[OPINION] Ramadan on lockdown: The habits we break, the values we relearn

Nina Rayana Bahjin-Imlan

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[OPINION] Ramadan on lockdown: The habits we break, the values we relearn
'For a fasting person [under quarantine], it was a different level of hardship altogether'


Ramadan in the Philippines this year commenced on April 24, following a moon sighting event and a proclamation by the Darul Ifta’ of the Bangsamoro. Although Muslim Filipinos certainly met the announcement with exuberance, the current lockdowns brought about new concerns to those practicing religious traditions in the holy month – more so for those who are already economically disenfranchised to begin with.

Residents in some Muslim enclaves in Metro Manila hardly afford iftars (meals to break the fast) even just within their households with little to no source of income. They say the relief goods they received from the local government ran out before Ramadan even started. This problem is worsened by the rising cost of goods and the fact that some need to walk miles to access food, and, since they cannot afford to buy stocks in bulk, some do this every day. For a fasting person, it was a different level of hardship altogether. (READ: [OPINION] Islamic lessons on quarantine during coronavirus crisis)

It is even more heartbreaking that we were required to worship in place and limit social interaction. In Sultan Mastura in Maguindanao and other municipalities in the Bangsamoro Autonomous Region in Muslim Mindanao where there are zero reported cases of COVID-19, some people questioned the fatwah (religious decree) of the Darul Ifta’ and the memorandum order of the National Commission on Muslim Filipinos (NCMF) suspending taraweeh (nighttime prayers in Ramadan) in large congregations. Reports of people violating the ban on congregational prayers in mosques slowly arose. This could lead to tensions and potential retaliatory actions after against individuals who oversaw the directive and who were seen as disrespectful of faith and traditions.

The recent Critical Events Monitoring System (CEMS) report of International Alert Philippines indicate ISIS-affiliated groups had threatened local chief executives in Lanao del Sur that they will launch attacks if the ban continued against congregating in mosques. The organization noted that threat groups could prey on the deflected attention of the State and launch opportunistic attacks. This projection played out in the killing of two soldiers manning a quarantine checkpoint in Datu Hoffer in Maguindanao by ISIS-affiliated gunmen last May 4. Evidence from Alert’s CEMS further point to a regrouping of ISIS forces in the Bukidnon-Lanao-Maguindanao corridor. (READ: Islamic State exploits virus, political crisis to boost Iraq attacks)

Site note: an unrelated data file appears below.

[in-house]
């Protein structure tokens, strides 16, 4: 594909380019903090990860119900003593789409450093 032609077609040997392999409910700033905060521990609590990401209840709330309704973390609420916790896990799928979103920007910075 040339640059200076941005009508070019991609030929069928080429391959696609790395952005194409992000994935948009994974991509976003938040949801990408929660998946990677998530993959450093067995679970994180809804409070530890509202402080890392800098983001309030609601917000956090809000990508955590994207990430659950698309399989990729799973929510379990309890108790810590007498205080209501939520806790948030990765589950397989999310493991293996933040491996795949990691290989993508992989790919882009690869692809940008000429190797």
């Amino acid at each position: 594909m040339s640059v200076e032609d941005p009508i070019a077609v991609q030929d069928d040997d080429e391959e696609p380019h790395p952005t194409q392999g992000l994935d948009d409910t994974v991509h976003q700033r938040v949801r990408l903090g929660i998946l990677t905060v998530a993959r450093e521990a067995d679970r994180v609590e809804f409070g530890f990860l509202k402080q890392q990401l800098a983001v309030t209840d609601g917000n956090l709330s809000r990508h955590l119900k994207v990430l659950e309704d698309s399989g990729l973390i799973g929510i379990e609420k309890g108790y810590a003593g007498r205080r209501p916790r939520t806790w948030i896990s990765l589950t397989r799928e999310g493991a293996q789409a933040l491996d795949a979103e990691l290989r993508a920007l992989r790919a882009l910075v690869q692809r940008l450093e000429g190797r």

The essence of Ramadan

The quarantine surely posed many difficulties and anxieties to those who observed Ramadan, as it still does to everyone across the Philippines. Remarkably, though, overcoming challenges is the essence of Ramadan.

The holy month encourages Muslims to pray more often while not discounting the Islamic teaching of “trusting in God but tying one’s camel first” – which means we must not rely solely on prayers to address our problems, but instead focus on what we can realistically control before leaving the rest to faith.

A cursory internet search about Ramadan would almost always tell us the same thing: it is regarded as a holy month by Muslims who go for 30 days abstaining from food and water from sunup to sundown. However, to fast in the holy month is to abstain not only from eating and drinking, but also from actions that are discouraged in Islam, like telling lies and acting on anger. To a Muslim, fasting from these things helps develop self-restraint and inculcates patience, gratitude, and compassion. Not being able to eat and drink for hours teaches one to empathize and be one with the poor and the oppressed. Fasting in Ramadan is thus seen as an intense moral training to break bad habits and develop character.